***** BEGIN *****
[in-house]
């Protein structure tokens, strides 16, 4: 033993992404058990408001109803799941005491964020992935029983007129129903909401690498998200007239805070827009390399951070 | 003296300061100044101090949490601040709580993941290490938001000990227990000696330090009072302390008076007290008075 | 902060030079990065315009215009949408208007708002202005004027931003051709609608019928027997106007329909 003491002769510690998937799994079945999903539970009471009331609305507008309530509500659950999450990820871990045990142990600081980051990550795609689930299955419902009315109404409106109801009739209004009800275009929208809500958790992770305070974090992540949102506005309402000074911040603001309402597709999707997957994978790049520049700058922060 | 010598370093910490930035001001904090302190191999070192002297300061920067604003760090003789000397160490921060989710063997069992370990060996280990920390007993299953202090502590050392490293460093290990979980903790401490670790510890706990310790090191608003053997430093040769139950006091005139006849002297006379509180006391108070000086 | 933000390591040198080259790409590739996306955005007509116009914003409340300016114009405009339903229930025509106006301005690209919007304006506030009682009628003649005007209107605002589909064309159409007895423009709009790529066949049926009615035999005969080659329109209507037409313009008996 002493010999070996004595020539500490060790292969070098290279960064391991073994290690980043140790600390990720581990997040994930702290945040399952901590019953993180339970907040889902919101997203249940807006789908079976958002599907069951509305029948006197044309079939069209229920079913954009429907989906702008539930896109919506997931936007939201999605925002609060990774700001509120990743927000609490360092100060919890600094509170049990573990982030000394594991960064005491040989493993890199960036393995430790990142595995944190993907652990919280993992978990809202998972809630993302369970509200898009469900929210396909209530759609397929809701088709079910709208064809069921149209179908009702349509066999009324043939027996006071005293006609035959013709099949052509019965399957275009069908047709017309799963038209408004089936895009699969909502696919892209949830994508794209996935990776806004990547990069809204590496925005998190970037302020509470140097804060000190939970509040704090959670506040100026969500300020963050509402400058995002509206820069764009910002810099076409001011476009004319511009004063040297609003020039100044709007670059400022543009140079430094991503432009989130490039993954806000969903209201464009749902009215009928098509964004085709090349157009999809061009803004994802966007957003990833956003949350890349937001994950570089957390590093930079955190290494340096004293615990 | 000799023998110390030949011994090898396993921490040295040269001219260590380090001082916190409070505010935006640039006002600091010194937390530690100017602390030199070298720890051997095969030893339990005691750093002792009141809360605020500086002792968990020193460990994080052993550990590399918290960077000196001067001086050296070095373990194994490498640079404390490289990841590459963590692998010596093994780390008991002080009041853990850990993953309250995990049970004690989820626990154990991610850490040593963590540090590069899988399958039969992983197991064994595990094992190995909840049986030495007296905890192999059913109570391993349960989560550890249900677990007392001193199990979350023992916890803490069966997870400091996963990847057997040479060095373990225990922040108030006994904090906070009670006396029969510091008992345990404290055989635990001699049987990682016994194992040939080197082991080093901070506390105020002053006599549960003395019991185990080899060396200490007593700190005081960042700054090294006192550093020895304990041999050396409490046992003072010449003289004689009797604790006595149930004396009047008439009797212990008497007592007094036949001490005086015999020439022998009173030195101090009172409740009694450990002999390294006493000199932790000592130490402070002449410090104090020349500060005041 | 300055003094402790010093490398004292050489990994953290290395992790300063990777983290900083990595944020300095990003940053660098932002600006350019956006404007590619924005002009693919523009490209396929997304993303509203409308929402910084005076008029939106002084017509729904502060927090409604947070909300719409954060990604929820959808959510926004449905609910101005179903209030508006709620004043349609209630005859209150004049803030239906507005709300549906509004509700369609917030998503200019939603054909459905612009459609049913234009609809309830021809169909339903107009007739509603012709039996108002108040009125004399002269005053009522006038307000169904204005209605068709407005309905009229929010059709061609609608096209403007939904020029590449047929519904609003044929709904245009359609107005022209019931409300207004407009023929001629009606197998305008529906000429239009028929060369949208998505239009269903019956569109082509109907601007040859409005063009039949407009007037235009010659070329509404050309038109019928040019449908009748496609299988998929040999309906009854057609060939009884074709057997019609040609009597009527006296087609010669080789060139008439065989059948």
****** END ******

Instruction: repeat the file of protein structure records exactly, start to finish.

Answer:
[in-house]
């Protein structure tokens, strides 16, 4: 033993992404058990408001109803799941005491964020992935029983007129129903909401690498998200007239805070827009390399951070 | 003296300061100044101090949490601040709580993941290490938001000990227990000696330090009072302390008076007290008075 | 902060030079990065315009215009949408208007708002202005004027931003051709609608019928027997106007329909 003491002769510690998937799994079945999903539970009471009331609305507008309530509500659950999450990820871990045990142990600081980051990550795609689930299955419902009315109404409106109801009739209004009800275009929208809500958790992770305070974090992540949102506005309402000074911040603001309402597709999707997957994978790049520049700058922060 | 010598370093910490930035001001904090302190191999070192002297300061920067604003760090003789000397160490921060989710063997069992370990060996280990920390007993299953202090502590050392490293460093290990979980903790401490670790510890706990310790090191608003053997430093040769139950006091005139006849002297006379509180006391108070000086 | 933000390591040198080259790409590739996306955005007509116009914003409340300016114009405009339903229930025509106006301005690209919007304006506030009682009628003649005007209107605002589909064309159409007895423009709009790529066949049926009615035999005969080659329109209507037409313009008996 002493010999070996004595020539500490060790292969070098290279960064391991073994290690980043140790600390990720581990997040994930702290945040399952901590019953993180339970907040889902919101997203249940807006789908079976958002599907069951509305029948006197044309079939069209229920079913954009429907989906702008539930896109919506997931936007939201999605925002609060990774700001509120990743927000609490360092100060919890600094509170049990573990982030000394594991960064005491040989493993890199960036393995430790990142595995944190993907652990919280993992978990809202998972809630993302369970509200898009469900929210396909209530759609397929809701088709079910709208064809069921149209179908009702349509066999009324043939027996006071005293006609035959013709099949052509019965399957275009069908047709017309799963038209408004089936895009699969909502696919892209949830994508794209996935990776806004990547990069809204590496925005998190970037302020509470140097804060000190939970509040704090959670506040100026969500300020963050509402400058995002509206820069764009910002810099076409001011476009004319511009004063040297609003020039100044709007670059400022543009140079430094991503432009989130490039993954806000969903209201464009749902009215009928098509964004085709090349157009999809061009803004994802966007957003990833956003949350890349937001994950570089957390590093930079955190290494340096004293615990 | 000799023998110390030949011994090898396993921490040295040269001219260590380090001082916190409070505010935006640039006002600091010194937390530690100017602390030199070298720890051997095969030893339990005691750093002792009141809360605020500086002792968990020193460990994080052993550990590399918290960077000196001067001086050296070095373990194994490498640079404390490289990841590459963590692998010596093994780390008991002080009041853990850990993953309250995990049970004690989820626990154990991610850490040593963590540090590069899988399958039969992983197991064994595990094992190995909840049986030495007296905890192999059913109570391993349960989560550890249900677990007392001193199990979350023992916890803490069966997870400091996963990847057997040479060095373990225990922040108030006994904090906070009670006396029969510091008992345990404290055989635990001699049987990682016994194992040939080197082991080093901070506390105020002053006599549960003395019991185990080899060396200490007593700190005081960042700054090294006192550093020895304990041999050396409490046992003072010449003289004689009797604790006595149930004396009047008439009797212990008497007592007094036949001490005086015999020439022998009173030195101090009172409740009694450990002999390294006493000199932790000592130490402070002449410090104090020349500060005041 | 300055003094402790010093490398004292050489990994953290290395992790300063990777983290900083990595944020300095990003940053660098932002600006350019956006404007590619924005002009693919523009490209396929997304993303509203409308929402910084005076008029939106002084017509729904502060927090409604947070909300719409954060990604929820959808959510926004449905609910101005179903209030508006709620004043349609209630005859209150004049803030239906507005709300549906509004509700369609917030998503200019939603054909459905612009459609049913234009609809309830021809169909339903107009007739509603012709039996108002108040009125004399002269005053009522006038307000169904204005209605068709407005309905009229929010059709061609609608096209403007939904020029590449047929519904609003044929709904245009359609107005022209019931409300207004407009023929001629009606197998305008529906000429239009028929060369949208998505239009269903019956569109082509109907601007040859409005063009039949407009007037235009010659070329509404050309038109019928040019449908009748496609299988998929040999309906009854057609060939009884074709057997019609040609009597009527006296087609010669080789060139008439065989059948």